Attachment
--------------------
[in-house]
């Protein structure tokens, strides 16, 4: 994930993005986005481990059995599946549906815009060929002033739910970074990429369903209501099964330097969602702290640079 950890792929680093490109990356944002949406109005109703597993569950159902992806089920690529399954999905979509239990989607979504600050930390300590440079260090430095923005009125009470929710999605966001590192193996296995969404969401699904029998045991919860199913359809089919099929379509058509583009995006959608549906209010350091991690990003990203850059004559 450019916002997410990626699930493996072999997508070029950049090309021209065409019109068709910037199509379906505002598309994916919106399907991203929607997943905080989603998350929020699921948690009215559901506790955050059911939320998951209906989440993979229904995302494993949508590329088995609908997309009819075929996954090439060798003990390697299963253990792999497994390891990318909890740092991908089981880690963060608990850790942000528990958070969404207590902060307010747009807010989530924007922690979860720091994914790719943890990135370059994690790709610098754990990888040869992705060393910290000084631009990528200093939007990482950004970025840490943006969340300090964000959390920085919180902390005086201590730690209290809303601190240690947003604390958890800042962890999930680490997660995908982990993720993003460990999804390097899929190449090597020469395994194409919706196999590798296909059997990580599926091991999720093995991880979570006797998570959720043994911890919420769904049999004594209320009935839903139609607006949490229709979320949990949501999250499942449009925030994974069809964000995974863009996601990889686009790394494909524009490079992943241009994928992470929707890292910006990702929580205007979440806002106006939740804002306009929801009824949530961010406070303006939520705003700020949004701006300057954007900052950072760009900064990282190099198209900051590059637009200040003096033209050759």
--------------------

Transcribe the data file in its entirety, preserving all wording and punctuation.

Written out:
[in-house]
């Protein structure tokens, strides 16, 4: 994930993005986005481990059995599946549906815009060929002033739910970074990429369903209501099964330097969602702290640079 950890792929680093490109990356944002949406109005109703597993569950159902992806089920690529399954999905979509239990989607979504600050930390300590440079260090430095923005009125009470929710999605966001590192193996296995969404969401699904029998045991919860199913359809089919099929379509058509583009995006959608549906209010350091991690990003990203850059004559 450019916002997410990626699930493996072999997508070029950049090309021209065409019109068709910037199509379906505002598309994916919106399907991203929607997943905080989603998350929020699921948690009215559901506790955050059911939320998951209906989440993979229904995302494993949508590329088995609908997309009819075929996954090439060798003990390697299963253990792999497994390891990318909890740092991908089981880690963060608990850790942000528990958070969404207590902060307010747009807010989530924007922690979860720091994914790719943890990135370059994690790709610098754990990888040869992705060393910290000084631009990528200093939007990482950004970025840490943006969340300090964000959390920085919180902390005086201590730690209290809303601190240690947003604390958890800042962890999930680490997660995908982990993720993003460990999804390097899929190449090597020469395994194409919706196999590798296909059997990580599926091991999720093995991880979570006797998570959720043994911890919420769904049999004594209320009935839903139609607006949490229709979320949990949501999250499942449009925030994974069809964000995974863009996601990889686009790394494909524009490079992943241009994928992470929707890292910006990702929580205007979440806002106006939740804002306009929801009824949530961010406070303006939520705003700020949004701006300057954007900052950072760009900064990282190099198209900051590059637009200040003096033209050759």